A musician’s portrait.
Simple as that. As much as it may be about the mouth piece he’s got pressed against his lips, it’s also about his eyes. Focused. Watchful. Looking. Those eyes are what drew me to the picture in my archives.
The picture was colorful. It can stand as that. As you know, I’m in a much more experimental mood these days. So, I made the colorful version into a monochromatic picture. I think it works like this too. It’s a different look and feel. These days, it seems that black and white, and monochromatic work seems to have a little more gravitas. I’m not sure why. It may just be because it’s different from all the smart phone snapshots that flood the internet by the billions every day.
I’d like to believe that it’s something more. That black and white work strips the subject and image down to their bare necessities. That the picture takes the viewer there.
If the truth be told, I’m playing with pictures for four reasons.
Yeah, sure. One is the separation of black and white imagery from all the rest of the stuff that’s out there.
I’m not sure that I completely buy into the purity concept. After all, the world is a colorful place. Color matters.
The third reason is a little more personal. My career started in black and white photography. I used black and white film for at least 15 years before I started working seriously with color film and then with digital imagery. As my career begins to wind down and eventually come to a close, I feel the need to return to my roots. Black and white images.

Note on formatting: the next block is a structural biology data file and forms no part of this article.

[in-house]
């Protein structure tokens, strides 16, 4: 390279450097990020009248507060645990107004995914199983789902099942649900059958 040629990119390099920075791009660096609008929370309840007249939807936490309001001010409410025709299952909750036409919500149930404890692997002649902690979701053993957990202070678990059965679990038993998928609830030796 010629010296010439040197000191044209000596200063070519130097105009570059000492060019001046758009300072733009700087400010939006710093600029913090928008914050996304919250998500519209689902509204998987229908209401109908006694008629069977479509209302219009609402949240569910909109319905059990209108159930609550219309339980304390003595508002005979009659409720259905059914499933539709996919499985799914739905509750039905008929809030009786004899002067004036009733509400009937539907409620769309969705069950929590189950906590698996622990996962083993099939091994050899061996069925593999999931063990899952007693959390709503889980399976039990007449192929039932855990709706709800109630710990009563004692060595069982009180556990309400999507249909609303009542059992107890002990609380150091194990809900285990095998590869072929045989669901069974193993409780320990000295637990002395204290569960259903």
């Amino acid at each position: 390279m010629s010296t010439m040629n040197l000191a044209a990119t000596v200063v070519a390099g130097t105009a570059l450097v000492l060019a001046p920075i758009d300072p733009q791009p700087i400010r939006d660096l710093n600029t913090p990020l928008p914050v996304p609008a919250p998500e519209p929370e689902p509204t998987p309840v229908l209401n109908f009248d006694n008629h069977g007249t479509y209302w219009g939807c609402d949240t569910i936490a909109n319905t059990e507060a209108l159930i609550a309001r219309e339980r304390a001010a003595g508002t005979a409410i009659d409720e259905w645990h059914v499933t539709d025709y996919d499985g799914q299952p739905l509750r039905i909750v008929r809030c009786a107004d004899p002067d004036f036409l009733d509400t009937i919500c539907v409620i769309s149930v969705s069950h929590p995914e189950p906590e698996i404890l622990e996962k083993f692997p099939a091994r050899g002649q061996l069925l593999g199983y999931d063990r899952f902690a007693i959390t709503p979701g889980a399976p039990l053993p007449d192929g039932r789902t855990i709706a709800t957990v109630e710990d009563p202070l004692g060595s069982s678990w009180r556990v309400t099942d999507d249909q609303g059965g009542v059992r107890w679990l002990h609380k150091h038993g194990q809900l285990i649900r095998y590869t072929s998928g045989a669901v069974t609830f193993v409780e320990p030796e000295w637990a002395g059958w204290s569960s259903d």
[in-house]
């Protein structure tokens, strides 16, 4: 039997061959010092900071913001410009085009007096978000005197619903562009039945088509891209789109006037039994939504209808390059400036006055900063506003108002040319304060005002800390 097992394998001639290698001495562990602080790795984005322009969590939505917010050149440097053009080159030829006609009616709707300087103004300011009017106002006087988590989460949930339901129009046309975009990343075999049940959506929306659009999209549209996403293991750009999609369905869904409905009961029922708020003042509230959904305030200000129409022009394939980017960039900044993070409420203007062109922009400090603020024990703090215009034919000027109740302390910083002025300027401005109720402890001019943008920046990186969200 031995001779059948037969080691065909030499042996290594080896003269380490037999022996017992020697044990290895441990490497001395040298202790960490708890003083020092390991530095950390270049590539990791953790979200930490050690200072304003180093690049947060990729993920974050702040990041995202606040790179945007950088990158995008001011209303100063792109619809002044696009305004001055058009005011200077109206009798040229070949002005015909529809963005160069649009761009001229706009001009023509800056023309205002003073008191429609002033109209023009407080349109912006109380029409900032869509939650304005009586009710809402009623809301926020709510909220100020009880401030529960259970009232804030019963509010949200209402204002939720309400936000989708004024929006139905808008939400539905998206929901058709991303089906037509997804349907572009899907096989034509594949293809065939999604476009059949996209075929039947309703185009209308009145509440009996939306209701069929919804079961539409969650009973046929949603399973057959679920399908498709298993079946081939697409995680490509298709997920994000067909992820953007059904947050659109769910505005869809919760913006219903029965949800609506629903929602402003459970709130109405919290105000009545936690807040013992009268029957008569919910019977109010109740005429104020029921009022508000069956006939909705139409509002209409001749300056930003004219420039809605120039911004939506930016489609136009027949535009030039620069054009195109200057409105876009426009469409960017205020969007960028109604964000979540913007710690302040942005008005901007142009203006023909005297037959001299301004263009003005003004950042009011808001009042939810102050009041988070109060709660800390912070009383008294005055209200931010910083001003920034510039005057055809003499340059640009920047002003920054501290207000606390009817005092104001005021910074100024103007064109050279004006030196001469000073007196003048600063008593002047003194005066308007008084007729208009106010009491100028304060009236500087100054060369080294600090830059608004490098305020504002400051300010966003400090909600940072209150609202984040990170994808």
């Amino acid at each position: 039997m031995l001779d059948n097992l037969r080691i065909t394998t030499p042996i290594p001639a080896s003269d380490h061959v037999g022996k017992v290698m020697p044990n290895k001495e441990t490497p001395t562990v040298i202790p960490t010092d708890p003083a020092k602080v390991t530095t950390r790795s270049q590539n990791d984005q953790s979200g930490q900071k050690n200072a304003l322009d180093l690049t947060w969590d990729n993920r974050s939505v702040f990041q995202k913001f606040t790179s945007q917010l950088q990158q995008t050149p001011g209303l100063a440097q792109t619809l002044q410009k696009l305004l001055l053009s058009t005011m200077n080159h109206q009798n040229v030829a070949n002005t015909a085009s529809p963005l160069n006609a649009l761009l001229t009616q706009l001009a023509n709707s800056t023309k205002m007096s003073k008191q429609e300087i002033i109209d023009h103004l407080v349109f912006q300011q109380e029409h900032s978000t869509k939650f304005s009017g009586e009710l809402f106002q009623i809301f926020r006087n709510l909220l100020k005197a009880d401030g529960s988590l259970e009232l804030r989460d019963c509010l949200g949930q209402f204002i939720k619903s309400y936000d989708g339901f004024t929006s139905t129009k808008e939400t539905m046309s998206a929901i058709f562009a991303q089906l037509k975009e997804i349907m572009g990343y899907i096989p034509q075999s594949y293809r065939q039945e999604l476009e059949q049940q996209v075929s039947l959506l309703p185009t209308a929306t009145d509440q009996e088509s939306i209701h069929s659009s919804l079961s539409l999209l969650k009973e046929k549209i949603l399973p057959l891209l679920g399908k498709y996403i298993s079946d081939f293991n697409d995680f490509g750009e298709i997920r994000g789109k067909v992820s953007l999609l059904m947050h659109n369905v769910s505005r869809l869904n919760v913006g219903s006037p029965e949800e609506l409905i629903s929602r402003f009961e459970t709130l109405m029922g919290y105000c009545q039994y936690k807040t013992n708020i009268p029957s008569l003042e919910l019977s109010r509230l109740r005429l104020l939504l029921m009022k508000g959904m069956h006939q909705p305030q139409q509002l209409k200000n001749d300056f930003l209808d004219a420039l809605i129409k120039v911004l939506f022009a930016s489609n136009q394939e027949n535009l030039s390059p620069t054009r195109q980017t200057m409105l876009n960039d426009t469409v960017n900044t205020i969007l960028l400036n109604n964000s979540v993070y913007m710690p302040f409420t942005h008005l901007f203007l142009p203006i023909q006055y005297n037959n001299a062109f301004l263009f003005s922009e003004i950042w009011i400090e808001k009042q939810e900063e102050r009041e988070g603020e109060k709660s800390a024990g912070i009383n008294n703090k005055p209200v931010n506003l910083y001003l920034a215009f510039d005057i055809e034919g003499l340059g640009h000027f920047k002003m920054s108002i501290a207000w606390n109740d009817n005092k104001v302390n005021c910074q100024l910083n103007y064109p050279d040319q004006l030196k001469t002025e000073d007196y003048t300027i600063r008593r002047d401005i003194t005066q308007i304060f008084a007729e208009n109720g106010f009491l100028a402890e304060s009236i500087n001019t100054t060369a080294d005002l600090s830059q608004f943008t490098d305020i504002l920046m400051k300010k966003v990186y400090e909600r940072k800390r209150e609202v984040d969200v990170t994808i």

Finally, I like to experiment which drives learning. We are never too old to learn.
This picture. He’s a trumpet player in a brass band. I made it at a second line. Sometimes I work a little too closely and forget to leave the instrument in view. This time it may have worked, because the picture is really about his eyes.
Post production was weird. I worked the picture into its final form. But, compression software on WordPress undid me. So I reworked the image into a hyper sharp and hyper contrasty image. I knew that by the time the image was compressed here, the image would look pretty good. This was my third try. I don’t care what they say about digital data always being accurate, the real proof is in the eye of the beholder.